Rikkyo University will launch its “Global Liberal Arts Program” (GLAP), one of the mainstay programs under its super global university plan, in April.
GLAP aims to nurture university students to be global-level leaders, with all classes to be conducted in English, requiring those in the program to study abroad for a year. The course will accept 20 applicants a year.
Students in the program will be required to live in a dormitory with students from overseas for their first 18 months. Starting from the autumn term of their second year, they are required to go to Rikkyo-allied universities abroad to study for a year. It is hoped that this will allow them to discover their potential and develop cross-border networks.
“We are aiming at offering global-level education with this program,” Kazunori Yamaguchi, vice president and director in charge of the promotion of globalization, said in an interview. “We want to materialize the education here that has been only available at universities abroad. Rikkyo University will take the role.”
The program is targeting aspirants, in particular those who graduated from schools with the International Baccalaureate accreditation or those designated as super global high schools, wishing to work for multinational companies or international organizations.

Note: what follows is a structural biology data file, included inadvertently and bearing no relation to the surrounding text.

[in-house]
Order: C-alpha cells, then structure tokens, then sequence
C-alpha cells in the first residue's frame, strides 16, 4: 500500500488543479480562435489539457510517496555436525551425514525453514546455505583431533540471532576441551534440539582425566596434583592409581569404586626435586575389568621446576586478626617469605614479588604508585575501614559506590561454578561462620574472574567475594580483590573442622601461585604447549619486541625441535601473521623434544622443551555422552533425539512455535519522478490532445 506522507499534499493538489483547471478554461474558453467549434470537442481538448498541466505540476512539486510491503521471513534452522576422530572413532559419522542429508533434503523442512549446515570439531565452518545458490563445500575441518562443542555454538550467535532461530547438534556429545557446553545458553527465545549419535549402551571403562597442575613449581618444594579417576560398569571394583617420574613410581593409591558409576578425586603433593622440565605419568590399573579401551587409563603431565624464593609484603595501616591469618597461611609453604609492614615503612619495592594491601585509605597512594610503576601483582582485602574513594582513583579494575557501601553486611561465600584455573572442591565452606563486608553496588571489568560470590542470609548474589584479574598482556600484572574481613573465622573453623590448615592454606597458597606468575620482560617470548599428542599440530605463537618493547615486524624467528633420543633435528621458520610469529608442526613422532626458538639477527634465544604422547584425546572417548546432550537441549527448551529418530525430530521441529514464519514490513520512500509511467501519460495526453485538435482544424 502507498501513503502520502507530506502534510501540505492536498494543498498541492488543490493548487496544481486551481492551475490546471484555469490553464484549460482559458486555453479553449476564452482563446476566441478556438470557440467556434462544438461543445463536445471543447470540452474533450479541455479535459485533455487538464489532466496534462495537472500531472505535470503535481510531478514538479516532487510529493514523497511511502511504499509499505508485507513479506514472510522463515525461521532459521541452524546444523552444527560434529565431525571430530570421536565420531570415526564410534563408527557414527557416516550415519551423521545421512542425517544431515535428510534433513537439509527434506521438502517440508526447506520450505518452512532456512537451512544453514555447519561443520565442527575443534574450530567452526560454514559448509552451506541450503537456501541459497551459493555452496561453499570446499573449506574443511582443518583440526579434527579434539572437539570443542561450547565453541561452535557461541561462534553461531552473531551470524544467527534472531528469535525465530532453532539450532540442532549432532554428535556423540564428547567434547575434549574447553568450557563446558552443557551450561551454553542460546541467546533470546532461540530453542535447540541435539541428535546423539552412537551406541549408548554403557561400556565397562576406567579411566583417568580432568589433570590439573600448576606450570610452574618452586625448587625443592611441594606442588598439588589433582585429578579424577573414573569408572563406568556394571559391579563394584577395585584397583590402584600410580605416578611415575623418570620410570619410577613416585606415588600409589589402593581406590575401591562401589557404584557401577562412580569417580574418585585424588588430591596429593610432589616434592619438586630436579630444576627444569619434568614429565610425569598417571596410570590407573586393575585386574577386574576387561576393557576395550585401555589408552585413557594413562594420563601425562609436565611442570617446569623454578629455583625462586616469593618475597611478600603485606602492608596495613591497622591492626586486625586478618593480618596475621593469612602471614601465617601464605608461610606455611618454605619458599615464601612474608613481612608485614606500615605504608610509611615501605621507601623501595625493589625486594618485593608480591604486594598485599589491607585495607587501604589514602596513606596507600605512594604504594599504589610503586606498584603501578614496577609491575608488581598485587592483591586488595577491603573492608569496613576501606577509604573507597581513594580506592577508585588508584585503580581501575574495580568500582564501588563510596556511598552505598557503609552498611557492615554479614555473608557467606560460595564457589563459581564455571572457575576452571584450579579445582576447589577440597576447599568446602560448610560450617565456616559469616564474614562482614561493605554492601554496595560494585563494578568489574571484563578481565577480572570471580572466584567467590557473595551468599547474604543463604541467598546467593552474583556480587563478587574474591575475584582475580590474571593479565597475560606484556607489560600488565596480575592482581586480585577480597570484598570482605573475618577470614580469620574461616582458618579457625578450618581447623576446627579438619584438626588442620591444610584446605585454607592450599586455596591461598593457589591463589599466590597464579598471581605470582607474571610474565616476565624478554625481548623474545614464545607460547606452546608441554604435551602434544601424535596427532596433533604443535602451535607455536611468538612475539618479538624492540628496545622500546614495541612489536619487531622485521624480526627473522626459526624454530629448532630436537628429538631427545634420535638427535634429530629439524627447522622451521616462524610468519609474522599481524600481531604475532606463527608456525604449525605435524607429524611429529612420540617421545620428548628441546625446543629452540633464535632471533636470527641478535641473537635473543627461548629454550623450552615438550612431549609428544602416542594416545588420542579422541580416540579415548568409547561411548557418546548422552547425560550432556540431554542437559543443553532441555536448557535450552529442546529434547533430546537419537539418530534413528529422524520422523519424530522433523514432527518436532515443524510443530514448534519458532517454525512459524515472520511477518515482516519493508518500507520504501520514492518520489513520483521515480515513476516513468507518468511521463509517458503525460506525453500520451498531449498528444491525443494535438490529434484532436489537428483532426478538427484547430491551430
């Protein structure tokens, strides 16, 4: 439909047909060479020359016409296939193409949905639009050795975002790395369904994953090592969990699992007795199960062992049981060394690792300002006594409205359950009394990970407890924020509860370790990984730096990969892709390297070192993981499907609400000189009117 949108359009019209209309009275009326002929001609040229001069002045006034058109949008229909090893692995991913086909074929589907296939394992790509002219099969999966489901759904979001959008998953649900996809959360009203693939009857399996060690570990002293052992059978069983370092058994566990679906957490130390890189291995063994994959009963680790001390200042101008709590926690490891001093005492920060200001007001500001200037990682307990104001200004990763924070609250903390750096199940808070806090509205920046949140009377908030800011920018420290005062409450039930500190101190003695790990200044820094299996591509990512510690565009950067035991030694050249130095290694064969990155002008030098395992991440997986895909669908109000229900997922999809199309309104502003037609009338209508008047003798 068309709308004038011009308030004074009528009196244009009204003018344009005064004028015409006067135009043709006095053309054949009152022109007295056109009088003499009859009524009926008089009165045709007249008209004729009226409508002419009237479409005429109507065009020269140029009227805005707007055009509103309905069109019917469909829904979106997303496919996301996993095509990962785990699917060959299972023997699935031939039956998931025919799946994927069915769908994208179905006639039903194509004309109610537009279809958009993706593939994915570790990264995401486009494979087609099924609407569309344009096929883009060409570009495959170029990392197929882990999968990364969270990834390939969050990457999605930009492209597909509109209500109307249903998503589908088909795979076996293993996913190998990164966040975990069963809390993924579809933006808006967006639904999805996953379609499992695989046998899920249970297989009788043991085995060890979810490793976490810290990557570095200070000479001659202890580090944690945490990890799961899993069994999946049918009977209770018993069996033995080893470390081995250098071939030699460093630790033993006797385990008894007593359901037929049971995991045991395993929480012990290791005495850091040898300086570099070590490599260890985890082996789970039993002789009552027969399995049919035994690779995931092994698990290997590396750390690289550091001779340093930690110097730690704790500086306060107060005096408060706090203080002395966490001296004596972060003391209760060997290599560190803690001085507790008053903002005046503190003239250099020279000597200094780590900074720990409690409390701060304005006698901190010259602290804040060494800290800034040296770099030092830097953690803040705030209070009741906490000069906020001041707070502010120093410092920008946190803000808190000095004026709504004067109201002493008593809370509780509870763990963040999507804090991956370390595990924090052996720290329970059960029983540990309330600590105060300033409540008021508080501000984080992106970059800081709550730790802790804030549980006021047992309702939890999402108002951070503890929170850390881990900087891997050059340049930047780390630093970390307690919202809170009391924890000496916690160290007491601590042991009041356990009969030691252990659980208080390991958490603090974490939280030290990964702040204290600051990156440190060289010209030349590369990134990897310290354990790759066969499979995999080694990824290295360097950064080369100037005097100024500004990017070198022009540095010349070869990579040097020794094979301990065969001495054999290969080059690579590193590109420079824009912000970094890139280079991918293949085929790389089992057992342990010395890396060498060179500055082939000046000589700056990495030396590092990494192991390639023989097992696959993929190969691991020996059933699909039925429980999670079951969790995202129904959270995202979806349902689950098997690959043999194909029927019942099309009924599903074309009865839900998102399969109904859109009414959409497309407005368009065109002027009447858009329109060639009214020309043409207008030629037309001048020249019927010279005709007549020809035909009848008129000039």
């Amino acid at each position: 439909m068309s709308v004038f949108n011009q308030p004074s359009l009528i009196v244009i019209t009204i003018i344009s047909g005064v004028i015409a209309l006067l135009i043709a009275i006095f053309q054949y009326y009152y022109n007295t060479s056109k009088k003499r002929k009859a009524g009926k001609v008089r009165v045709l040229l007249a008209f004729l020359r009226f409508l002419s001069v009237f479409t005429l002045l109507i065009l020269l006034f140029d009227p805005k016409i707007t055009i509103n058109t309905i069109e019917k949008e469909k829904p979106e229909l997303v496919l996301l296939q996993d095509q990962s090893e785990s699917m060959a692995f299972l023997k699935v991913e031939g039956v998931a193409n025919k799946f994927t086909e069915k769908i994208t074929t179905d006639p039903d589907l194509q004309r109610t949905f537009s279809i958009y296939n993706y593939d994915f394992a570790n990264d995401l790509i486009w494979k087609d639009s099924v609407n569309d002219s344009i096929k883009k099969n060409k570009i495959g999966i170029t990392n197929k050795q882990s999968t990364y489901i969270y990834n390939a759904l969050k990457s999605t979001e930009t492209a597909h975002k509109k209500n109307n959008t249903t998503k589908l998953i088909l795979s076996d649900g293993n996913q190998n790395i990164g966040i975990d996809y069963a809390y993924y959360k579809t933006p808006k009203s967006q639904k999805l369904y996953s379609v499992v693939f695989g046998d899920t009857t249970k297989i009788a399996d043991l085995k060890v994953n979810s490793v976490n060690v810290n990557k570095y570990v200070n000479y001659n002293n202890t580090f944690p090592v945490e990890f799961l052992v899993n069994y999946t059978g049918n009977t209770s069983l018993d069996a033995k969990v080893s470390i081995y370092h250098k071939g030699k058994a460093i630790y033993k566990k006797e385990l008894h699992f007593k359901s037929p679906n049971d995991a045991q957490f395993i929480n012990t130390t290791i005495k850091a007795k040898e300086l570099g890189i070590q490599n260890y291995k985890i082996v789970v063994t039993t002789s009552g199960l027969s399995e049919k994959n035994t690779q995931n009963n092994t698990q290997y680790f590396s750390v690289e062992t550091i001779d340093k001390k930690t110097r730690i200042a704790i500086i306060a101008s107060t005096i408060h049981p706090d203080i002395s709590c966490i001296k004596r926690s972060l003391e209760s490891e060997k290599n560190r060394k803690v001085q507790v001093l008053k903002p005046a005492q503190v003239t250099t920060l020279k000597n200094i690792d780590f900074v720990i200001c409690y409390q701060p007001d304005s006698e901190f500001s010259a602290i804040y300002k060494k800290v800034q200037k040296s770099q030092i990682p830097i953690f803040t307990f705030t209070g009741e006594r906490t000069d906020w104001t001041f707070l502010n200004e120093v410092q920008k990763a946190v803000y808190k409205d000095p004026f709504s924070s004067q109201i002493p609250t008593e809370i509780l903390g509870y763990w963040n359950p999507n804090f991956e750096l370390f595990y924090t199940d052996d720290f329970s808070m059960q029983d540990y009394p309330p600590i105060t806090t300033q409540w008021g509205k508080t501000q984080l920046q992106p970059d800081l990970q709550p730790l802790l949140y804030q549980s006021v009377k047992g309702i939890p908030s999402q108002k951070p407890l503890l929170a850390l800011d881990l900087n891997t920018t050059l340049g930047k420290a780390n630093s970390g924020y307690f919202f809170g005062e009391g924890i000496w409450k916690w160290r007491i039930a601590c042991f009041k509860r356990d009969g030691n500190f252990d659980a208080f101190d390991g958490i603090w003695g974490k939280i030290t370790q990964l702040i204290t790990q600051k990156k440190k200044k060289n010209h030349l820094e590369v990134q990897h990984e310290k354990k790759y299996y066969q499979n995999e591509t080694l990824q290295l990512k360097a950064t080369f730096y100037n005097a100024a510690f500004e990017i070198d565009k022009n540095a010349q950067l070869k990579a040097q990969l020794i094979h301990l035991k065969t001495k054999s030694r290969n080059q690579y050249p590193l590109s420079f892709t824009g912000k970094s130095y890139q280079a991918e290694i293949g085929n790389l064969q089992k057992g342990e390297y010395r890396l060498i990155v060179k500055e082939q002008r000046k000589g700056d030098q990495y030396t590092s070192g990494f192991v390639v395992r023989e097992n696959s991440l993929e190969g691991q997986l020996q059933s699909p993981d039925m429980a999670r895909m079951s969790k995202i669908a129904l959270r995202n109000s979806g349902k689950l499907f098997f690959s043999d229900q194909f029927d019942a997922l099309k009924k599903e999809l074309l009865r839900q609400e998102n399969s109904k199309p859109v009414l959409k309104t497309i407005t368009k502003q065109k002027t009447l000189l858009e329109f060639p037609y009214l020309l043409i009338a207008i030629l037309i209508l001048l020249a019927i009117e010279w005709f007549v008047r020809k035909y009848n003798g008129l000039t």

Applicants on their admission tests are required to demonstrate high-level English proficiency based on the Test of English as a Foreign Language (TOEFL) or Japan’s English proficiency test, or Eiken.
The university is proceeding with its “Rikkyo Global 24” plan, aiming to increase the number of foreign students studying at the university to 2,000 from the current 500, also increasing the number of foreign universities in tie-ups with Rikko University to 300 from 133 at present.
As for the Japanese students on campus, all will be offered study-abroad programs or training sessions abroad. Under the plan, the university is also raising the number of faculty from abroad, aiming for a ratio of 20 percent of total faculty from the current 14 percent.
In a time of both misinformation and too much information, quality journalism is more crucial than ever.
By subscribing, you can help us get the story right.